Moonlight Should Have Won, Then Did

Everyone remembers where they were during the Moonlight win. That year I was at an Oscars watch party and I literally put my money on Moonlight winning Best Picture. Mostly everyone else there (who look a lot different than me!) put La La Land and were so smitten that they won that they turned off the TV. Cut to me running to turn it back on after receiving a text from my friend and seeing it all unfold just in time: the ‘Moonlight’ cast walking on stage with jaws dropped, the audience’s bewildered facial expressions, Ryan Gosling trying to hide his laugh. This was such a moment for Black people, because stories like ours aren’t widely recognized by Hollywood and to see such a brilliant film like Moonlight get its due was amazing. —Chanel Parks

Roberto Benigni Goes for a Climb

The Italian actor Roberto Benigni celebrated his 1999 Best Actor Oscar win for his role in Life is Beautiful with pure, unflitered joy. His reaction? Climbing all over the seats at the theater while making his way to the stage, his arms thrown in the air triumphantly. —MW

Three-Six Mafia Gets This Money for the Rent

As someone who grew up listening to Southern rap, it was a particularly thrilling experience to see the artists responsible for such gems as “Slob on My Knob” and “Tear Da Club Up” take the stage in a room full of actors who generally take themselves way too seriously. Juicy J, DJ Paul, Frayser Boy, and Crunchy Black won Best Original Song for “It's Hard Out Here for a Pimp,” the lead track from Hustle and Flow, in 2006—where they also became the first hip-hop group to perform at the Oscars. Their acceptance-speech shout outs to Ludacris and George Clooney made the moment that much sweeter. —Katie Connor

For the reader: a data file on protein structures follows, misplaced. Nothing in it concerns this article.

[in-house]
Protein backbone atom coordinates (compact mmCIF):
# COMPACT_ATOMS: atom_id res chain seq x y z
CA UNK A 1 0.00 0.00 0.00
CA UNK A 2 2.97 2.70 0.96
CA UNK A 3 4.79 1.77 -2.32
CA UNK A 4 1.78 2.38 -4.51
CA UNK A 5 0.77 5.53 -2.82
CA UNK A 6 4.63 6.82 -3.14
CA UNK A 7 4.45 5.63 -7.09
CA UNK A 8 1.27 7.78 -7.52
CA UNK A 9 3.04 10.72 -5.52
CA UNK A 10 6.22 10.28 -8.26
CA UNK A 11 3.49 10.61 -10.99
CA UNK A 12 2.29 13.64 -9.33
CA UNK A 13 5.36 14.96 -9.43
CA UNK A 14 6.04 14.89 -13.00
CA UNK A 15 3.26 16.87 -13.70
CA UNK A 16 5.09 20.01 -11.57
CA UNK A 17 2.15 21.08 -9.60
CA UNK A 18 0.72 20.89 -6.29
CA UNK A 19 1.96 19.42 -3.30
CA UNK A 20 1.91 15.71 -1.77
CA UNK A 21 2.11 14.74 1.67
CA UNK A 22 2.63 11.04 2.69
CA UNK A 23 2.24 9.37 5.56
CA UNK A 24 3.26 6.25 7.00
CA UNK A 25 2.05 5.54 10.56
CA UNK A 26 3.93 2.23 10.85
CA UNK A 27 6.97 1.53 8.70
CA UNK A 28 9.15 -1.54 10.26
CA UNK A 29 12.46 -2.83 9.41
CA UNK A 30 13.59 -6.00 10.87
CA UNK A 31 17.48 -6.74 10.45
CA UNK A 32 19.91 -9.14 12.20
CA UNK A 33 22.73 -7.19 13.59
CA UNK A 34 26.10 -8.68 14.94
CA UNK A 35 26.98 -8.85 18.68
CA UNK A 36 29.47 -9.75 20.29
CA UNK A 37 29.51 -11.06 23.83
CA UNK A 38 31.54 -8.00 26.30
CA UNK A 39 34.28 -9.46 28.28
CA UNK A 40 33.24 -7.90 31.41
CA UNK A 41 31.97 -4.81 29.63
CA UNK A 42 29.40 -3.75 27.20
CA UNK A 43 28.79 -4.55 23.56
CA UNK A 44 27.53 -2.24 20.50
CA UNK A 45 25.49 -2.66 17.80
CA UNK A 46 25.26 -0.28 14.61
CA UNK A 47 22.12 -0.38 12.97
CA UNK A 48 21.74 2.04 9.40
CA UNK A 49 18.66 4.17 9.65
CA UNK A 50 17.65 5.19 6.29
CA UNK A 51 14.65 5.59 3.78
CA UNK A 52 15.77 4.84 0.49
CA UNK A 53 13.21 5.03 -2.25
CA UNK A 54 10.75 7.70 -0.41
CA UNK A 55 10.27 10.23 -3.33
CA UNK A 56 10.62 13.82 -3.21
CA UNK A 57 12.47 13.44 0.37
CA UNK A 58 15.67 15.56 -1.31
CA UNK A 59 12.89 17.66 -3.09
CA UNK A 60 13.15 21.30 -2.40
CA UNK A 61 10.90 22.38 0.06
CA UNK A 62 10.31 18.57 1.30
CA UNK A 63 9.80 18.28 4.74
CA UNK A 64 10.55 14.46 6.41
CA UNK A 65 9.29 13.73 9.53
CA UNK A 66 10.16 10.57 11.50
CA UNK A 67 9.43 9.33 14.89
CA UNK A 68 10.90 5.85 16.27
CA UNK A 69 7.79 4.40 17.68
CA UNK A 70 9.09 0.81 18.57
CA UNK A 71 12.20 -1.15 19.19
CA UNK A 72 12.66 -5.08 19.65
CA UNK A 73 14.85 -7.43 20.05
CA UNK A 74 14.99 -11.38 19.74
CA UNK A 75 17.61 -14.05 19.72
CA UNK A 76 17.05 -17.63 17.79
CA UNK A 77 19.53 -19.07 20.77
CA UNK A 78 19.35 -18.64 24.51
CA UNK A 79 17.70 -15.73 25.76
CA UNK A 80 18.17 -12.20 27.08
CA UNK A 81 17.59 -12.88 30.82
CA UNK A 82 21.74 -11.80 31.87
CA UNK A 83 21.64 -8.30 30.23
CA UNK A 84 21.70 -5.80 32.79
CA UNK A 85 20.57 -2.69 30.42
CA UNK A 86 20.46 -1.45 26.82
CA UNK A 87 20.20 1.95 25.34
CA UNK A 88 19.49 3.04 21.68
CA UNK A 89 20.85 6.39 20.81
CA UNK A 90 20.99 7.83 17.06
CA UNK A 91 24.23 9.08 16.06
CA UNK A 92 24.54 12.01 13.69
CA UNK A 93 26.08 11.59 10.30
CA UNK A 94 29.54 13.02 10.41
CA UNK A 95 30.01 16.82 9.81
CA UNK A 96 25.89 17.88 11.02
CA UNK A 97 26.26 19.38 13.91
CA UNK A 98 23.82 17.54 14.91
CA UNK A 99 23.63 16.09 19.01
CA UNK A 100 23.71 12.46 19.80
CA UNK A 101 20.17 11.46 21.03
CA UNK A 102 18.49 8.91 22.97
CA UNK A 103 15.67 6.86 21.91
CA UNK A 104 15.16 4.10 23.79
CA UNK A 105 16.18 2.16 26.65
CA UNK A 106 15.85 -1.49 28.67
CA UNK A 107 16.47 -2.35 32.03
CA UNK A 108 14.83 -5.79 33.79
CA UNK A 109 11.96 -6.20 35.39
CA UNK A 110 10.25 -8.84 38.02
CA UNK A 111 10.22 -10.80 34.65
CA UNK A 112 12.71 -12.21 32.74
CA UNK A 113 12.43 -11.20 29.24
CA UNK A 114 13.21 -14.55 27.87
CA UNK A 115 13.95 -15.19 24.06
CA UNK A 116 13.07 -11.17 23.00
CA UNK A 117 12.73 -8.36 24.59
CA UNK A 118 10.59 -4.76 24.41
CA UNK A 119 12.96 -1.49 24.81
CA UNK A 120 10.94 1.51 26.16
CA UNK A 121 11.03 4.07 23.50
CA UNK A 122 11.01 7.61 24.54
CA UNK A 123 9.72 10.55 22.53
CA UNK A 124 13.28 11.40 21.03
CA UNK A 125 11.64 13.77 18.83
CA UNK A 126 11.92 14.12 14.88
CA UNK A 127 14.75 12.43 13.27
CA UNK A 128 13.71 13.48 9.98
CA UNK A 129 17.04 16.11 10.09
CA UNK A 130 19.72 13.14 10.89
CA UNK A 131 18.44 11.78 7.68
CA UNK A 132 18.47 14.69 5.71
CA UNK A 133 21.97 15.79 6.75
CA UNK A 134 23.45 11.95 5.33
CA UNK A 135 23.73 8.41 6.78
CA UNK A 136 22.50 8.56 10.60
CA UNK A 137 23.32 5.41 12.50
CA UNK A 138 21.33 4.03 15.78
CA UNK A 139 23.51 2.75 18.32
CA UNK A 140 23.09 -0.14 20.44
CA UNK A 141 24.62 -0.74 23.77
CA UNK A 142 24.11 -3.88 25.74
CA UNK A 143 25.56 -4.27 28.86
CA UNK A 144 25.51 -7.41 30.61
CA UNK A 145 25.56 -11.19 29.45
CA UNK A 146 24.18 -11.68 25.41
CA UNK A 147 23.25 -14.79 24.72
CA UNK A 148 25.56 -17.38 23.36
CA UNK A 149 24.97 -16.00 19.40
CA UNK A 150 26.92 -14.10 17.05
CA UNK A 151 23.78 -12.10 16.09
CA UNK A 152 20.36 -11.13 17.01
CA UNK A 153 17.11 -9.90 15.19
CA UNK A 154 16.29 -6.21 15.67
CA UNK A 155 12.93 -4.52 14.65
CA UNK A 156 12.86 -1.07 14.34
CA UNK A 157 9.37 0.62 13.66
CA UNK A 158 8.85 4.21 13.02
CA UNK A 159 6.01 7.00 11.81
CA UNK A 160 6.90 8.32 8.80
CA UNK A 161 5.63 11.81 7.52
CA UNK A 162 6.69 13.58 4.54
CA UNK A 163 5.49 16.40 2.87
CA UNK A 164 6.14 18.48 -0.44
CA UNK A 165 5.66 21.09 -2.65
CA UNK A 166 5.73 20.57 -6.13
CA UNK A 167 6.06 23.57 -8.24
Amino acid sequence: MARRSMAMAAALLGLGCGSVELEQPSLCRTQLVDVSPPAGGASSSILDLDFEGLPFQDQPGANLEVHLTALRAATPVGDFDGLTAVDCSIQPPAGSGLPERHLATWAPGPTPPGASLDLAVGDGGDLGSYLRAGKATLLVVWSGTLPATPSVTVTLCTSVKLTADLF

Halle Berry’s Historic Best Actress Win

Halle Berry was rendered speechless when she won the Best Actress Oscar in 2002 for her performance in Monster’s Ball. She thanked Spike Lee and Oprah Winfrey for being early believers in her craft and lifelong mentors. To this day, she remains the only Black woman to have taken home the award, and the actress recently went on record to call the win “heartbreaking” due to the fact that, well, not much has really changed in nearly 20 years since her historic win. —BM

Gwyneth Paltrow Is Out of Breath

Looking back at this footage, I wonder why Gwyneth Paltrow's breathy, weepy acceptance speech for Best Actress in the 1998 film Shakespeare in Love is such an iconic moment. To be quite frank, there are many other equally breathy, weepy acceptance speeches in the Oscars historical canon. But there's just something about Paltrow's delivery—or maybe it's her regal pink Ralph Lauren gown, which will go down in Academy Awards history, or the embrace she gives her mother, Blythe Danner, before she makes her way to the stage. Either way, this is an unforgettable moment from the 1999 awards show. —MW

James Franco and Anne Hathaway Host the 2011 Oscars

Has there ever been a more mismatched duo? Was Franco stoned? What was the Academy thinking? We still don’t have answers to those questions a decade later, and yes, we are still cringing. —BM

Leonardo DiCaprio Finally Gets His Day

The Wolf of Wall Street. What's Eating Gilbert Grape. Blood Diamond. These are all movies Leonardo DiCaprio starred in for which he should have won a Best Actor award. But he did not. And after years of snubs, Leonardo DiCaprio finally won the accolade in 2016 for The Revenant. He took the opportunity to discuss climate change in his acceptance speech—for which, notably, the Oscars did not play the “it's time to wrap it up” music. He capped things off with a conclusion for the ages: “Let us not take this planet for granted, I do not take tonight for granted.” —MW